After Transferring, Keller Wants to Be Big Red's No. 1
Monday, August 13, 2007
As he enters the final season of his collegiate football career, Nebraska quarterback Sam Keller finds his current situation very similar to the one he was in near the end of last summer: in a competition for the starter's job.
This time he is competing with junior Joe Ganz.
"We have two able-bodied guys who can get the job done," Keller said.
But the last thing Keller wants is a repeat of the way things unfolded last summer, when he was in the hunt for the starting job at Arizona State.
The race was down to Keller and then-sophomore Rudy Carpenter. Keller had completed 58 percent of his passes for 2,165 yards through the first seven games in 2005 before he injured his thumb and missed the rest of the season. Carpenter stepped in to lead the nation in passing efficiency (68 percent) and threw for 2,273 yards.
So when then-Arizona State coach Dirk Koetter made what he said was his final decision -- Keller would be the starter -- it was easy for him to say this: "We couldn't go wrong. I told you guys that all along. We couldn't make a bad decision."
As it turned out, he could go wrong, and he could make a bad decision. The day after he gave Keller the job, Koetter changed his mind and named Carpenter the starter. Less than a week later, Keller transferred. Koetter was fired at the end of the year.
"Some players were involved [at Arizona State] that backed Rudy, but it was a business decision," Keller said. Carpenter "had three years left to play, and I only had one. I was in the dark."
Keller still has only a year of eligibility remaining, and he still is fighting a younger player for the starting job.
"I'm no stranger to this; it's just something that comes with the quarterback position," he said. "But you can't lose when you become a Husker, and it feels good to be able to say that."
Challenging Keller this year is Ganz, who has three years of experience in Nebraska Coach Bill Callahan's West Coast offense. Ganz said he believes his knowledge of the playbook will be a big advantage but understands it does not guarantee him anything.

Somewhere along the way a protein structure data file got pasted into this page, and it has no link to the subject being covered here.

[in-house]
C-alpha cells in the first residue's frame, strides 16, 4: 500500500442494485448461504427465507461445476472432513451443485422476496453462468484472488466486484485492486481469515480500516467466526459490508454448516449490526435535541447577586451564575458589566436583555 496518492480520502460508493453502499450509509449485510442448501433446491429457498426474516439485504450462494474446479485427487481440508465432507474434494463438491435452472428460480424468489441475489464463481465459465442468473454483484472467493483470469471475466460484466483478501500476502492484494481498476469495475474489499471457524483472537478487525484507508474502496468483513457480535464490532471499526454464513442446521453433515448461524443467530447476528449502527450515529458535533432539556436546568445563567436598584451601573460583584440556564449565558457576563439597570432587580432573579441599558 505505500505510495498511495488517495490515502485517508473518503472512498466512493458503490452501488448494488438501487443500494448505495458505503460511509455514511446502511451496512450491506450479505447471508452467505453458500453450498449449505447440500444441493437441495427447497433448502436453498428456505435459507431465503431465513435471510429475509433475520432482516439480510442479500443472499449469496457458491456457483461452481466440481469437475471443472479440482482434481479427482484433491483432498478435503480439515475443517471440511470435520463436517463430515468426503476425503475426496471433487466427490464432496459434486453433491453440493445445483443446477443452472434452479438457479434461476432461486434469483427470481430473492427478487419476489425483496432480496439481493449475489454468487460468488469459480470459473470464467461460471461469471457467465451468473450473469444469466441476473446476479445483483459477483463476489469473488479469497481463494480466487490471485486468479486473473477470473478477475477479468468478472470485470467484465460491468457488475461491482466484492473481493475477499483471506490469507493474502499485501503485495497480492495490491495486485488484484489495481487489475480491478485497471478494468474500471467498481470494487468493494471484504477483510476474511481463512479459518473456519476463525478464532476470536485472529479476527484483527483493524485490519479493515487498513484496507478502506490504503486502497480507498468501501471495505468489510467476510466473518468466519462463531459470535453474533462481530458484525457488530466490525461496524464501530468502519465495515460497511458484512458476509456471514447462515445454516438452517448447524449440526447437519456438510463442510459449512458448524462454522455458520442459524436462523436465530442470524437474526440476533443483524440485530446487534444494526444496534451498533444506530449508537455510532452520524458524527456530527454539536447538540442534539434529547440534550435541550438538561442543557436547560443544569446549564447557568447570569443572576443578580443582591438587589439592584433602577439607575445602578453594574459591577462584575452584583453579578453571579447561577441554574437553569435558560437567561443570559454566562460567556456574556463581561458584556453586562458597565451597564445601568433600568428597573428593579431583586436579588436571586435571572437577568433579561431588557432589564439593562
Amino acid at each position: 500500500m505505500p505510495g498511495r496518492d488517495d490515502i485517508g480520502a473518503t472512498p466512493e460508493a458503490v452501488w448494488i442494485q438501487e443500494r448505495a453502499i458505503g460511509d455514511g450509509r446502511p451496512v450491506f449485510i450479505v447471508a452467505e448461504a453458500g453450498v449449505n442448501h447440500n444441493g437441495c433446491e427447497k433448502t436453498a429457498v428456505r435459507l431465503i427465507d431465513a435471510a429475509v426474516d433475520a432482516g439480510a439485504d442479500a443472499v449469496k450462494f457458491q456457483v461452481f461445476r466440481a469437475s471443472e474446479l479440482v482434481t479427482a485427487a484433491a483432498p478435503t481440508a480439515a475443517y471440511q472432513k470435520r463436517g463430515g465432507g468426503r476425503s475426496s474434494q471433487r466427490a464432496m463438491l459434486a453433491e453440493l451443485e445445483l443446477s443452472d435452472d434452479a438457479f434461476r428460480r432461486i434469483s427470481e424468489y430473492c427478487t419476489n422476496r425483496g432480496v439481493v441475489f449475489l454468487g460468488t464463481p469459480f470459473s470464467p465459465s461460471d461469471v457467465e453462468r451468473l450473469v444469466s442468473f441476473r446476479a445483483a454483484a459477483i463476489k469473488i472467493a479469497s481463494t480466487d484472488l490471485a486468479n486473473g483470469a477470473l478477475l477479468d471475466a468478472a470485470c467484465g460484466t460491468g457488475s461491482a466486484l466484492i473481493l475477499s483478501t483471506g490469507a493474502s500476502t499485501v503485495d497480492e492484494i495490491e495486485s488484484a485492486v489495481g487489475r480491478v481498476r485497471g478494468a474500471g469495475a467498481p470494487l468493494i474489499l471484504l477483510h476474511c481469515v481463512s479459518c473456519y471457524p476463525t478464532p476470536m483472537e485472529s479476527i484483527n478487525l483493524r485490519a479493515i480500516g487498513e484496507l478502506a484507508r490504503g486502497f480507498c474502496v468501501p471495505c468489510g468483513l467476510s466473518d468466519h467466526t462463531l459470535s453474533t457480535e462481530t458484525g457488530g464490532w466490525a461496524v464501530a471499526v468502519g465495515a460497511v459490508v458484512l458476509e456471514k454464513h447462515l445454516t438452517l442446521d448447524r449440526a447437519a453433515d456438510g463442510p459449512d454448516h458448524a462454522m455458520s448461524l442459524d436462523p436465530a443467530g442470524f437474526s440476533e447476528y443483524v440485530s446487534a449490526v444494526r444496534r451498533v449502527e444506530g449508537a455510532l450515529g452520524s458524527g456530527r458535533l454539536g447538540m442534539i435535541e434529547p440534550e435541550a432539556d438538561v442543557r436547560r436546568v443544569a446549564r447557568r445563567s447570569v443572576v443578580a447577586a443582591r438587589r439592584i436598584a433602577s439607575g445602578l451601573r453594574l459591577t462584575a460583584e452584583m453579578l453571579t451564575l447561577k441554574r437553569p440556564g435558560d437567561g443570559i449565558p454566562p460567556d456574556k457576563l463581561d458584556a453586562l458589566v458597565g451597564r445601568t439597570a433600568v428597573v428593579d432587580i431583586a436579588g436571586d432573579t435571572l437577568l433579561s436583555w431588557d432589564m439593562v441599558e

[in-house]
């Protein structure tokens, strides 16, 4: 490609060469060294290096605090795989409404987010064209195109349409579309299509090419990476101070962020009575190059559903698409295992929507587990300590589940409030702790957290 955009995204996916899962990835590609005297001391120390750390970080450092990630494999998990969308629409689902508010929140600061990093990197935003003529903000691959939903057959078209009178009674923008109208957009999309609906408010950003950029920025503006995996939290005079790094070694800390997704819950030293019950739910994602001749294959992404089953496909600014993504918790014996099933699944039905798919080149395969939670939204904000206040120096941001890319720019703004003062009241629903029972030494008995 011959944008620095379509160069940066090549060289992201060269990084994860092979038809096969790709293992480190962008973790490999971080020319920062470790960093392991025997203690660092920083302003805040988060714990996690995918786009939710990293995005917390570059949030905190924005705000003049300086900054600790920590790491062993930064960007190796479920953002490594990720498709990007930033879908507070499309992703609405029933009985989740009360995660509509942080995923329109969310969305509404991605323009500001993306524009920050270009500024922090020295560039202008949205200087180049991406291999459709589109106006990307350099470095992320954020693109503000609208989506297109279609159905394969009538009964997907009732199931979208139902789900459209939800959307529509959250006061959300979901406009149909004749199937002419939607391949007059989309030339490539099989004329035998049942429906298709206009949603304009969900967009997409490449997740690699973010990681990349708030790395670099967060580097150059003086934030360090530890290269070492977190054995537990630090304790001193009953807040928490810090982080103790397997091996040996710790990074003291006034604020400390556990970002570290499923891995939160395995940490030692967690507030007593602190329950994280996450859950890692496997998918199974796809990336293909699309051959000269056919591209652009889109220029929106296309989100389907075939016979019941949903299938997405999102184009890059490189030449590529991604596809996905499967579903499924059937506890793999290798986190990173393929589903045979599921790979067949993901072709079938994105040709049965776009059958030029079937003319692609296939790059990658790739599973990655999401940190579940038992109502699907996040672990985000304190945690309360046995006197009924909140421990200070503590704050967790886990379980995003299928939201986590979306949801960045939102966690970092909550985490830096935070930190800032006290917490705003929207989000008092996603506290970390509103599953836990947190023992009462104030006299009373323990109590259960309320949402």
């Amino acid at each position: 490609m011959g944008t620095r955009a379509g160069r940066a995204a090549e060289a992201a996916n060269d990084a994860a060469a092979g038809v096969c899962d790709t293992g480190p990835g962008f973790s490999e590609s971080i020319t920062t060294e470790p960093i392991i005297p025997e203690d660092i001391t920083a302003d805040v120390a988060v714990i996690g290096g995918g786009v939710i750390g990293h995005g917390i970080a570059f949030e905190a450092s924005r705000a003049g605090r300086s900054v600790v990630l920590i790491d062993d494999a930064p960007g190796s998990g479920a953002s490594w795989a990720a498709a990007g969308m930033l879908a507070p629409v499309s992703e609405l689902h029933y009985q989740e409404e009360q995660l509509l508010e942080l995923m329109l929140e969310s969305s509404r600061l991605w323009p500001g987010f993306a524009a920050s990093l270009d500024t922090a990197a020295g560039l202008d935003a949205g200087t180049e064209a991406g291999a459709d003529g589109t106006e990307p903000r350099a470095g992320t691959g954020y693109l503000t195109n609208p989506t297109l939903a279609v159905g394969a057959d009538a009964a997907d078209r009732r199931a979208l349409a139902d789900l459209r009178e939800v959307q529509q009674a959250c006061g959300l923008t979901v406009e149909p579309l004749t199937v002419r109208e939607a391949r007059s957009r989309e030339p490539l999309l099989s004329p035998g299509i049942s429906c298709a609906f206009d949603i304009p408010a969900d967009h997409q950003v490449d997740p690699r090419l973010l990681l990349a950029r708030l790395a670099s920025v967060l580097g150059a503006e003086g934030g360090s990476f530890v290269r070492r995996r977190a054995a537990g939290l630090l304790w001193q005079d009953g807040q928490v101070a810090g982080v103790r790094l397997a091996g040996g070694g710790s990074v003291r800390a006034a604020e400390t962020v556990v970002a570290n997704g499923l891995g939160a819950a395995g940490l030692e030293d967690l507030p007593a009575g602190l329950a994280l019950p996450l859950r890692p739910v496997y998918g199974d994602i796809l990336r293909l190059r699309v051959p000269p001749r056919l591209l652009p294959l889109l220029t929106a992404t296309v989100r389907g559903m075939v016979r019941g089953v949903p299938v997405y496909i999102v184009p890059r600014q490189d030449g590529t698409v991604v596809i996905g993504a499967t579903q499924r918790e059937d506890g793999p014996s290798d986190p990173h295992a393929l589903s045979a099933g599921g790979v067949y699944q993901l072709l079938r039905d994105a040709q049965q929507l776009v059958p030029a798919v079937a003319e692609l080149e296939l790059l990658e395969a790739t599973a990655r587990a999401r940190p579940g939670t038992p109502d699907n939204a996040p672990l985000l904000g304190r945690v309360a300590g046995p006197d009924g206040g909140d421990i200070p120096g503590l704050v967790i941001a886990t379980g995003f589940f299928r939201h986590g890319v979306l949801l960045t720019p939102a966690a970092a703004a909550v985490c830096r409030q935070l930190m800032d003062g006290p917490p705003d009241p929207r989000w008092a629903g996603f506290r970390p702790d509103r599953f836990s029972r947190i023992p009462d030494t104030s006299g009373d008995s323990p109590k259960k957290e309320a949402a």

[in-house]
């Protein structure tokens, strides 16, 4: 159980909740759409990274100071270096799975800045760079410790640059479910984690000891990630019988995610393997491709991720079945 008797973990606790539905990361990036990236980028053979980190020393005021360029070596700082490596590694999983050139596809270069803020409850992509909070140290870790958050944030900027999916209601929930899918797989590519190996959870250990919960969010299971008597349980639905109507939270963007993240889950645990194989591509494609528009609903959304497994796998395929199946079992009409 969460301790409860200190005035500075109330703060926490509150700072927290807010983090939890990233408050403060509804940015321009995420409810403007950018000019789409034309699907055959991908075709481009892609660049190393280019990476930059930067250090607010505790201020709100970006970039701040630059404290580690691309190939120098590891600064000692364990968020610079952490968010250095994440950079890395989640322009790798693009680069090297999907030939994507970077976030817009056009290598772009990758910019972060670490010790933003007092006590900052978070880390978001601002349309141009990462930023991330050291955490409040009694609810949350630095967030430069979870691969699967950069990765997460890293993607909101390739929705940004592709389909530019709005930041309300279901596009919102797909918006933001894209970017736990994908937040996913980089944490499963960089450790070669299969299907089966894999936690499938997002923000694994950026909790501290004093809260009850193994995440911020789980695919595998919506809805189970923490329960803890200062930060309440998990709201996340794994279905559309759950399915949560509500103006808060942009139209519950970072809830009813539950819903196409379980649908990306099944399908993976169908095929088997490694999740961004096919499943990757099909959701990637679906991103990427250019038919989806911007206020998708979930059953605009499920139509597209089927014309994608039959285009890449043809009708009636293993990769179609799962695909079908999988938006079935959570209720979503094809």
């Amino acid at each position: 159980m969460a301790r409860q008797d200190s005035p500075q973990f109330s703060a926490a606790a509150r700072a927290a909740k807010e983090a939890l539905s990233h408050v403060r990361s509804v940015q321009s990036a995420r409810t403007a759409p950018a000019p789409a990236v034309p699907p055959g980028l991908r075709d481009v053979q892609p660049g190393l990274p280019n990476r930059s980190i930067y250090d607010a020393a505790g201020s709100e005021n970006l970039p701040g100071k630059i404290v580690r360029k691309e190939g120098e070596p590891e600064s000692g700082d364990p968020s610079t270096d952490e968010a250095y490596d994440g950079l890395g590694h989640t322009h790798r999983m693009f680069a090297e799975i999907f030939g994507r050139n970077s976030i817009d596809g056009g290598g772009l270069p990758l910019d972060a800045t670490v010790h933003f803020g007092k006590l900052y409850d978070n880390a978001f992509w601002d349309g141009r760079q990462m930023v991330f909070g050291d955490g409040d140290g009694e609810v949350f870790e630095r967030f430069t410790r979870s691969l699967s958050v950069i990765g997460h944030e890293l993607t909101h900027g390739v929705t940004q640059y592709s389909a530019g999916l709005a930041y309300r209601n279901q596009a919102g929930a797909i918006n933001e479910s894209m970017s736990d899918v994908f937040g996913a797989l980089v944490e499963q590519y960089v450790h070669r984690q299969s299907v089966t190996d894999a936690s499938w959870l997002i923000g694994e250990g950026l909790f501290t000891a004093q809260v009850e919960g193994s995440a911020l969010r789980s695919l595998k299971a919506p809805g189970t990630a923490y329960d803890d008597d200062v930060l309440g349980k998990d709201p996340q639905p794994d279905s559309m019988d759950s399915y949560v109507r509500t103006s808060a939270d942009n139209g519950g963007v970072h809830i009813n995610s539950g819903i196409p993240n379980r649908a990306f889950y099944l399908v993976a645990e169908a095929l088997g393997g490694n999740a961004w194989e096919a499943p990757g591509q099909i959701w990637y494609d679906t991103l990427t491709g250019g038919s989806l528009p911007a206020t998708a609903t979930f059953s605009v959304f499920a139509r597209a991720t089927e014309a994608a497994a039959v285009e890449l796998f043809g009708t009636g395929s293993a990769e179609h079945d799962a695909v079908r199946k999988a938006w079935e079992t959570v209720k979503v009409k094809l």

"There's always going to be competition at quarterback, and it's not in my nature to shy away from it," he said. "It's going to be a tough battle."
So tough that Callahan repeatedly has said he will not name a starter until the week before the season opener Sept. 1 against Nevada. Though Callahan declined to compare the two quarterbacks, Ganz did not mind at all. The junior said he is faster, more able to make something happen with his feet if a play breaks down. Keller, according to Ganz, is bigger and a more traditional pocket passer.
Also in the mix is sophomore Zac Lee, who transferred to Nebraska mid-year after playing the 2006 season at San Francisco City College. During spring practices, Lee was hobbled by a knee injury that he suffered in his final junior college game, but he has been cleared for full contact work.
Callahan did allow the crux of what eventually will separate the starter from the backup.
"We're looking for someone who can manage the system and maintain the profile of a great decision-maker," he said. "We want a leader who can put the team on his back and carry it."
Last season, those tasks fell to Zac Taylor, who led the Cornhuskers to a 9-5 record, a Big 12 North title and an invitation to the Cotton Bowl. But Taylor could not produce the one thing Callahan, in his fourth year at the helm, might need most: a signature win over a top 10 team. The Cornhuskers were 0-4 against such opponents in 2006.
Ganz said he and Keller are confident the starting nod will go toward them, which he believes raises the team's level of play. Keller could not agree more.
"I plan on playing, and I plan on leading this team to where it wants to go," Keller said. "I'm not going anywhere."